REVIEW | One week with the 2020 Land Rover Discovery Sport
One of my most treasured possessions as a youngster was a 1:24 scale model of a three-door Land Rover Freelander. It was simply fantastic, replete with a removable rear top that was true to the configuration of the real deal.
I am not sure what became of the beloved specimen, but it was probably subjected to the same fate that befalls most childhood assets. That is either lost, broken or eventually stored among other goodies in a dusty and forgotten corner before being bequeathed for the enjoyment of other tiny hands.
In 2015, the Freelander nameplate was retired, supplanted by the Discovery Sport as the entry point into the Land Rover family. In June that year we received our test unit for evaluation – and the occasion called for a visit to the treacherous Hennops Pride off-road trail in the part of our province that is more North West than Gauteng.
The test was brief because, after a short while in, it seemed the junior Discovery was not particularly happy with jagged rocks and ruts. So we turned around and drove to the popular chicken pie joint near Lanseria instead.
My underwhelming excursion did not change the fact that this baby Rover was well-poised to cash in on an audience that wanted space, cachet and ability for the odd, light gravel road.
Interestingly, it is not the product that gets the most love from buyers in the Land Rover stable. Consider that in February, when the local market was relatively normal, 26 units of the Discovery Sport were sold. In comparison, 65 Range Rover sport units found homes and 85 copies of the Evoque were snapped up. They even sold more examples of the regular, large Discovery, with the tally at 51.
Just before lockdown, an updated Discovery Sport was launched and, as you may have guessed, is the subject of scrutiny here.
Aside from the design revisions, the manufacturer claims the body of the vehicle is 13% stiffer than before, thanks to sturdier sub-frames that improve comfort and bolster occupant safety in a collision.
It was not an unattractive machine before this enhancement, but the styling upgrades rolled out on the 2020 car add an extra dollop of allure. No doubt it has a certain charm, which is important given how crowded this premium enclave of the medium-sized sport-utility vehicle market is. Need a reminder? Well, you could have an Alfa Romeo Stelvio, Audi Q5, BMW X3, Jeep Cherokee, Lexus NX, Mercedes-Benz GLC-Class or Volvo XC60.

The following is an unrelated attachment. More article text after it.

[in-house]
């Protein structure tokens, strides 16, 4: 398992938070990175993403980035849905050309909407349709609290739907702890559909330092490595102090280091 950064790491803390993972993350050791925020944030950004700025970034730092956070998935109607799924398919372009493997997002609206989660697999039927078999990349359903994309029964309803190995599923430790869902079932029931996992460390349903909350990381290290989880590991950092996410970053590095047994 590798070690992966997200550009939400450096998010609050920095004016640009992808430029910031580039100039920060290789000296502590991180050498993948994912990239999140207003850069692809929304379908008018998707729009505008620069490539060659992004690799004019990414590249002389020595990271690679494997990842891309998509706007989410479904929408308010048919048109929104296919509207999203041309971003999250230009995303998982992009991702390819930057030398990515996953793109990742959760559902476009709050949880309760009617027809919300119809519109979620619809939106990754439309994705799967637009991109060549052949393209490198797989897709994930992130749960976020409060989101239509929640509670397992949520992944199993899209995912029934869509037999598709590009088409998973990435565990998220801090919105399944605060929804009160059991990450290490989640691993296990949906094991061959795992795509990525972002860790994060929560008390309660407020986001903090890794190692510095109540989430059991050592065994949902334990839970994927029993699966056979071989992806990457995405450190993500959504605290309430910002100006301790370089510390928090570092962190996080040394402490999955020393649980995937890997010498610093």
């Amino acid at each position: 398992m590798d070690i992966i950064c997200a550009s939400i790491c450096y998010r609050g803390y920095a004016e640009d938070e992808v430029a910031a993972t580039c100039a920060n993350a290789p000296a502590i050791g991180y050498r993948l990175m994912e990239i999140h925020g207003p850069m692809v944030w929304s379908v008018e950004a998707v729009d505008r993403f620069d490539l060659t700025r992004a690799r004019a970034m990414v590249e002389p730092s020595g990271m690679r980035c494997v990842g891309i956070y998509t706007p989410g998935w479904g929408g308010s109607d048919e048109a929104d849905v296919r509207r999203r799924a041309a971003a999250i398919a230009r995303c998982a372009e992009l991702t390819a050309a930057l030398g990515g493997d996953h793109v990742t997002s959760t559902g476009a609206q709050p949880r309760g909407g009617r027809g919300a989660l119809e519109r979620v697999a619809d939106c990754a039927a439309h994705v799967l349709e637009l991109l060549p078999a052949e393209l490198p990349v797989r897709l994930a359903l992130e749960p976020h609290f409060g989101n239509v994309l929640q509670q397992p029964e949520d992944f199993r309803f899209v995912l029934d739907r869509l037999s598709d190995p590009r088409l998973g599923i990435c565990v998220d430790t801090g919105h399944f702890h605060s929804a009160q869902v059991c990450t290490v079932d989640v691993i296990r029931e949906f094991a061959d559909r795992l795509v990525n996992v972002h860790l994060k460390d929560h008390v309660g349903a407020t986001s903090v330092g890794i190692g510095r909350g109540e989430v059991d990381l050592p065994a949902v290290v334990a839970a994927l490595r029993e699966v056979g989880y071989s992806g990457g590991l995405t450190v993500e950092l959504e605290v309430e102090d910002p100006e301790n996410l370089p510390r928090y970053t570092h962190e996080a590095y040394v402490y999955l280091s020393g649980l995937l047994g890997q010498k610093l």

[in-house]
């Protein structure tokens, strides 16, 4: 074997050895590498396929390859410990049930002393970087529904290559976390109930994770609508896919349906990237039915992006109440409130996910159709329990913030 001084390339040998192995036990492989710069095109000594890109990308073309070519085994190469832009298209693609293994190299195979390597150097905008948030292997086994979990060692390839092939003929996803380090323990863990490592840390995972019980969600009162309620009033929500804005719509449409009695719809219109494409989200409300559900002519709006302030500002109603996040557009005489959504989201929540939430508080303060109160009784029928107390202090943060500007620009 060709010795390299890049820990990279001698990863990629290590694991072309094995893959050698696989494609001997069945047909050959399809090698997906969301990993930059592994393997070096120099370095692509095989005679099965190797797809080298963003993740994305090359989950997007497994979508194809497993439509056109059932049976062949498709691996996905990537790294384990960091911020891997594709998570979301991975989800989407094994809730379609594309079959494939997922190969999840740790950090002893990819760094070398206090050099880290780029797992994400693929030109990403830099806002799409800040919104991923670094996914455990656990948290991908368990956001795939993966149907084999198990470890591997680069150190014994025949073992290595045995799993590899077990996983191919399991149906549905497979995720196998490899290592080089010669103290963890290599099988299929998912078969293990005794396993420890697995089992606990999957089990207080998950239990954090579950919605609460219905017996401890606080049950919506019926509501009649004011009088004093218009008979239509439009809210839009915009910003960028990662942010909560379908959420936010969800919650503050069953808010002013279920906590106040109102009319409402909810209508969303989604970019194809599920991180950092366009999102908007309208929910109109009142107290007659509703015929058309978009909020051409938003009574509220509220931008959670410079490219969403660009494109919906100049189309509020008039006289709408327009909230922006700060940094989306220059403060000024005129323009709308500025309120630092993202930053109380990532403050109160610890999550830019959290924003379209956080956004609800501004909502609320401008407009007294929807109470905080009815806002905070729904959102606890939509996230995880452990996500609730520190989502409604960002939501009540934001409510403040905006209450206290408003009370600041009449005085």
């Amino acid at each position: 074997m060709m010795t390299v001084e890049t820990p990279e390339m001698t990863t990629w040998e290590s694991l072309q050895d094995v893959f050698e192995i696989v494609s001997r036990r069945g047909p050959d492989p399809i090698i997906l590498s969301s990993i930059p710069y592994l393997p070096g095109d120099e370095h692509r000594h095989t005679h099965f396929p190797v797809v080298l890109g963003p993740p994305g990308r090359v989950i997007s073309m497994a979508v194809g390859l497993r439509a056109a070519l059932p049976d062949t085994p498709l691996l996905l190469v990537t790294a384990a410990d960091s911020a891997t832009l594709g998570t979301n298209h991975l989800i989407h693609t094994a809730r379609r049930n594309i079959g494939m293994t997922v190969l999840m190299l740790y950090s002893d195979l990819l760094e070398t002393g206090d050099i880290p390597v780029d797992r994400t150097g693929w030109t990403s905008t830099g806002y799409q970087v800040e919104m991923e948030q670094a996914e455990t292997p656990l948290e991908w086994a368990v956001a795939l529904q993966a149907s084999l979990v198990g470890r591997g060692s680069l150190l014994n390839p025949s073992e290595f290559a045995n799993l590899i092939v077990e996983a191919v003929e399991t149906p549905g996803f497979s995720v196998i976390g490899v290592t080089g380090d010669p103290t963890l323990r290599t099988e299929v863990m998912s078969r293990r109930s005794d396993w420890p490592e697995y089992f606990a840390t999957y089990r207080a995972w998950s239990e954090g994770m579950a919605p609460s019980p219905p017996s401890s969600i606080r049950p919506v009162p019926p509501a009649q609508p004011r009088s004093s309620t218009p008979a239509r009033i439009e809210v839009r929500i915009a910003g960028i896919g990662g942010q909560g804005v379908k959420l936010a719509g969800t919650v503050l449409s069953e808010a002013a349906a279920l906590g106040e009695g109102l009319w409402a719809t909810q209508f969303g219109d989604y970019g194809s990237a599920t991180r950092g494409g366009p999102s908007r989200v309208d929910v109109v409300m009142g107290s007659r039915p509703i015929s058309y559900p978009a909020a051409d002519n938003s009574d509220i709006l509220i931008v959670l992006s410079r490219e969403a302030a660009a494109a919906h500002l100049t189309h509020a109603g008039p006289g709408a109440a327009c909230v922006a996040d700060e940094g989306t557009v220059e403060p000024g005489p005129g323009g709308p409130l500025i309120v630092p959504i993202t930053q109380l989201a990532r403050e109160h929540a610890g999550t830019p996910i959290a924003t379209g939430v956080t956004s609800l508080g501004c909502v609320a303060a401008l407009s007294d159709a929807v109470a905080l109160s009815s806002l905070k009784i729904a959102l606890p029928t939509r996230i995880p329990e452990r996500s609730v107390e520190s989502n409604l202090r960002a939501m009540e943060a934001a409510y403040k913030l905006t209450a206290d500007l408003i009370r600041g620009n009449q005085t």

What was glaringly different on the inside was the extent to which the cabin has been digitised. Most of the button-based switchgear has been replaced with smartphone-like, soft-touch keys, although thankfully there are rotary dials for the audio and ventilation.
The latest guise of the Touch Pro infotainment system is a doddle to use with its large icons and clear display. But those earlier-mentioned soft-touch keys can be set off with the lower part of your palm while indexing around the main screen. I inadvertently set off the automatic climate control while browsing radio stations, for example.
While we are addressing gripes, the 2.0-litre, four-cylinder, turbocharged-diesel exhibited noticeable lag around town. In freeway conditions, it came into its own, however, with a relaxed cruising manner – provided you temper your kick-down acceleration requirements.
The unit produces 132kW and 430Nm, transmitted to all corners via a nine-speed automatic. While claimed consumption is 5.8l/100km, the readout on our car after a week of driving was 9.2l/100km. Granted this was mostly in urban conditions, with two highway loops between.
The perceived quality and plush feel of the Discovery Sport deserves a special mention. For front occupants all the major touch-points are trimmed in swanky, delicate materials. Great driving position, too: elevated and commanding, with clear sight lines and an assertive sense.
It almost mimics the sensation you get from the other, larger vehicles in the line-up, especially with its chunky steering wheel and substantial door sill ledges.
Looking at the price list, there is no mystery as to why the Discovery Sport sells in such modest numbers. For a smidgen more, buyers can have the added appeal of Range Rover ownership in the form of the Evoque. And it really is a smidgen more: the Discovery Sport kicks off at R788,100 while the Evoque begins at R794,800.
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